The story of the first monastery he stays in, The Abbey of St Wandrille de Fontanelle, a gorgeous Benedictine establishment, is concerned with the effects of adapting to a silent, regulated existence. Left completely alone and in silence, Leigh Fermor has initial difficulties adapting. He sleeps badly, he feels restless and depressed, lonely and flat. And then a different, more profound sleeping takes over that opens him up to a small, personal resurrection. ‘No demands,’ he writes, ‘once I had emerged from that flood of sleep, were made upon my nervous energy; there were no automatic drains, such as conversations at meals, small talk, catching trains, or the hundred anxious trivialities that poison everyday life. Even the major causes of guilt and anxiety had slid away into some distant limbo and not only failed to emerge in the small hours as tormentors but appeared to have lost their dragonish validity.’ He says, in a way that makes my mouth water, ‘Work became easier every moment’. Packed around the account of his experience are descriptions of the life of the abbey and the monks he does exchange brief conversations with, as well as an account of the history of the monastery, which seems to have been fraught with dissolutions, attacks and disasters. But despite this, the atmosphere is one of eternal peace, and his experience is a positive one.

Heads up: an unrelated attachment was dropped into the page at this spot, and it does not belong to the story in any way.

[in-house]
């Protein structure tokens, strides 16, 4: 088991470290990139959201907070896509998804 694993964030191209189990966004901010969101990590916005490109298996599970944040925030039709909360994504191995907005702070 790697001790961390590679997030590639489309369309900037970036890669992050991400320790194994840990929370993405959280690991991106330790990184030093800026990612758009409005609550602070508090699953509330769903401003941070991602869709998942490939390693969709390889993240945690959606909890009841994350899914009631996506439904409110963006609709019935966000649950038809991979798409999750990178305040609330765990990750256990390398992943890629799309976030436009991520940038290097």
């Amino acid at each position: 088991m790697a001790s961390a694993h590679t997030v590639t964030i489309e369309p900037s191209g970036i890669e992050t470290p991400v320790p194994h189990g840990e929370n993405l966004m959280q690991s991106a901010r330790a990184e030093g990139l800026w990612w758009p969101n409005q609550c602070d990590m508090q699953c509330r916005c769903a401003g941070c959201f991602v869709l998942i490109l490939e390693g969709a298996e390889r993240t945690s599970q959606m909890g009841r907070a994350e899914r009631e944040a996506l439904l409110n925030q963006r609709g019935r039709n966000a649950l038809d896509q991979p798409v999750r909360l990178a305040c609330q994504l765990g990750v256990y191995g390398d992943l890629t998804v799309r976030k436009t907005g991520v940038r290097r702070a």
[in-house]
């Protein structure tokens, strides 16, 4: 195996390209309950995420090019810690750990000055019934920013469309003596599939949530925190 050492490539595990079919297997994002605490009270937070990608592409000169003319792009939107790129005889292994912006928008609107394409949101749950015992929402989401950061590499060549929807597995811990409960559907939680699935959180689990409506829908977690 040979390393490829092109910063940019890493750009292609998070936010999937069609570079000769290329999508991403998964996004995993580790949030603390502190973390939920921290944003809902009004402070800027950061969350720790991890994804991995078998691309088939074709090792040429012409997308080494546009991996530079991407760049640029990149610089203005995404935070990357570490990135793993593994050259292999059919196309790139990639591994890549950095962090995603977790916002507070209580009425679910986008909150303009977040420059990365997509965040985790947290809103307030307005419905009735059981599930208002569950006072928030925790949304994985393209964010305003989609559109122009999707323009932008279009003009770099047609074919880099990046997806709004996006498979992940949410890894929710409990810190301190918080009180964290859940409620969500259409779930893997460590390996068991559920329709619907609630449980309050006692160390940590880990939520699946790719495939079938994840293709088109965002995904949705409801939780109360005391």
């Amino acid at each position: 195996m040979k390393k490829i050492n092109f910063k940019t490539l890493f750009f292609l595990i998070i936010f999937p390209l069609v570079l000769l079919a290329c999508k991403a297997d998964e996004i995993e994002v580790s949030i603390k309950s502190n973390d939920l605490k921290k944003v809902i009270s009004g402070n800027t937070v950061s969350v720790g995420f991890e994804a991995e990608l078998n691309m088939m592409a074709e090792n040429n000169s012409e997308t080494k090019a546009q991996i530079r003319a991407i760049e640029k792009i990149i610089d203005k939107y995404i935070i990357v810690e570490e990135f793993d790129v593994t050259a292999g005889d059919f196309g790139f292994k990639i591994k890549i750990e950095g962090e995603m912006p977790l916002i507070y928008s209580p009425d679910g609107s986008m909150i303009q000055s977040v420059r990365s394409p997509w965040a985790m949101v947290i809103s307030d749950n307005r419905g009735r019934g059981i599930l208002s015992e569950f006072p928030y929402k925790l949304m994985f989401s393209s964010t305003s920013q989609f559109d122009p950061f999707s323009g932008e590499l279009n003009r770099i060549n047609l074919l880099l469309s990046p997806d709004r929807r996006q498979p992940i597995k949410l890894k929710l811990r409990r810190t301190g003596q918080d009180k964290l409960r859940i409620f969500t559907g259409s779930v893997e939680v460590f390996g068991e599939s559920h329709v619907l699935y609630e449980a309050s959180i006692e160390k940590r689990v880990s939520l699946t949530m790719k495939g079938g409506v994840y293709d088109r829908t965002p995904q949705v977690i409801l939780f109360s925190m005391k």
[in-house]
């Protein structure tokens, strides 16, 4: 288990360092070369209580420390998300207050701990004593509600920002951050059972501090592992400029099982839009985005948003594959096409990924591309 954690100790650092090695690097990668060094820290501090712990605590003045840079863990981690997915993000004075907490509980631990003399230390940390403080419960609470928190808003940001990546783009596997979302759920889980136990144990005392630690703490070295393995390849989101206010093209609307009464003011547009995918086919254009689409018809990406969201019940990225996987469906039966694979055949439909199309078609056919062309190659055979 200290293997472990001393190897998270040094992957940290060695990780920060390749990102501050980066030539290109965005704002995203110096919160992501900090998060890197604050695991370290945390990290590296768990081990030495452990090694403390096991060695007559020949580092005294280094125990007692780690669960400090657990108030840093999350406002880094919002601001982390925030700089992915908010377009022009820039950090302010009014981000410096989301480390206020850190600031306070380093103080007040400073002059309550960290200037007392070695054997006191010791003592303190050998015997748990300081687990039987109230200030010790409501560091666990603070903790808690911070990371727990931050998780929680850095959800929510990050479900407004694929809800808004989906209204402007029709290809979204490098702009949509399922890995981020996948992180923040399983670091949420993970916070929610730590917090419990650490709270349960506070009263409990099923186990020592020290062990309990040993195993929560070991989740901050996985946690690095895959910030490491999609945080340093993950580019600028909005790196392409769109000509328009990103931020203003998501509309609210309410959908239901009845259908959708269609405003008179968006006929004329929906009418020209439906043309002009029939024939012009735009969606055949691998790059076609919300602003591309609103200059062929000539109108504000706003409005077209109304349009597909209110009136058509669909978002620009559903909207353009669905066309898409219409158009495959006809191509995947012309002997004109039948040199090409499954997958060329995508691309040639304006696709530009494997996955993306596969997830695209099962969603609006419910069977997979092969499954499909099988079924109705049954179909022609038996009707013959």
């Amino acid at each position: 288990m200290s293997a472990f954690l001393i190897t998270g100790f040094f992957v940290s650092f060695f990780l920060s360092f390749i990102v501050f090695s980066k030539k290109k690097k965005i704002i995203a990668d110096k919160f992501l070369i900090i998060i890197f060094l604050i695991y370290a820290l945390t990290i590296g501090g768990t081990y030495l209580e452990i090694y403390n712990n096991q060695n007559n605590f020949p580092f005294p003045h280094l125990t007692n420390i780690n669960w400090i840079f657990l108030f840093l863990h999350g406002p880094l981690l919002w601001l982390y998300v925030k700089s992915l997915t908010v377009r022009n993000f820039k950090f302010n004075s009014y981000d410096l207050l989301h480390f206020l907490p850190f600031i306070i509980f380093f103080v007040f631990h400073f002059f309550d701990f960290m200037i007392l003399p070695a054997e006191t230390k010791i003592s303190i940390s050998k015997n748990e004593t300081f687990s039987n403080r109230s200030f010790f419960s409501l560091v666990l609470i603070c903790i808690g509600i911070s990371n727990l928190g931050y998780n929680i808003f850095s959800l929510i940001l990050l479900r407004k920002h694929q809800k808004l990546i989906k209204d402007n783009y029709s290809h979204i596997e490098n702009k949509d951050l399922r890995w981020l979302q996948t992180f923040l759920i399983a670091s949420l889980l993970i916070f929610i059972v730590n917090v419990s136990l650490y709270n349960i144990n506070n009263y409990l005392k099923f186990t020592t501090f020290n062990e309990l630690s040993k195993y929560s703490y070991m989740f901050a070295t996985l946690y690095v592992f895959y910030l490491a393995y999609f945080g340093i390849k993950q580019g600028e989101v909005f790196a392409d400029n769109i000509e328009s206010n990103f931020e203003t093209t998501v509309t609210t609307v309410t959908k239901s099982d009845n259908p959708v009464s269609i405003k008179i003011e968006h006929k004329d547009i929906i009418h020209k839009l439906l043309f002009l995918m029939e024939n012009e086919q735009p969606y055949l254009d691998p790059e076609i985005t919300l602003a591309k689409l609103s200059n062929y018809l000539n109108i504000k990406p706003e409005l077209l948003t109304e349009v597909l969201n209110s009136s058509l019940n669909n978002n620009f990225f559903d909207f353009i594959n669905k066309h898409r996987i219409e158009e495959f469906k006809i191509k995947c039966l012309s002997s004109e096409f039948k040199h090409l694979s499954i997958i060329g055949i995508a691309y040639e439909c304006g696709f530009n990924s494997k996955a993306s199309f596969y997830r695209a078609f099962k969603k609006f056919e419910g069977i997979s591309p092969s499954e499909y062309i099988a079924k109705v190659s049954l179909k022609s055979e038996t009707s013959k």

It seemed a bit odd that Sara Maitland, who describes herself as a religious person, should eschew the monastic altogether in her account, although she does spend time with both the zen Buddhists and the Quakers. The heart of her experience of silence is in the wilds of Scotland, however, where she first rents a small house for forty days and forty nights, and then eventually builds one in which she will live. Maitland gives a brief account of her life, with its start in a big, noisy, highly educated family, her political and religious enlightenment at Oxford, her marriage to a minister of the church and its ending, and her gradual embrace of ever greater quiet and isolation. She incorporates other accounts of long stretches of silence encountered by explorers, sailors and other recluses, and the second half of the book (which I haven’t finished) is a bit more theoretical, although never dry. It seemed to me that at the bottom of this book was a battle Maitland was fighting with a composite figure made up of all the people who told her she shouldn’t cut herself off like this. She quotes extensively from a friend’s letter, telling her that silence is a route to oppression and annihilation. The letter is deliberately provocative she says, but she returns to it across the text, as if she can’t quite free herself from its message. Despite the experience of hearing voices (it was a choir singing in Latin, she tells us, fiercely defensive – what’s not to like?) and having the odd hallucination and low moment, she is quite determined that everything about silence is good, valuable and productive for her. I found this an interesting and intriguing book, but to be completely honest, Maitland got on my nerves a bit. I’m all for silence, but the element of polemic in the account jarred occasionally.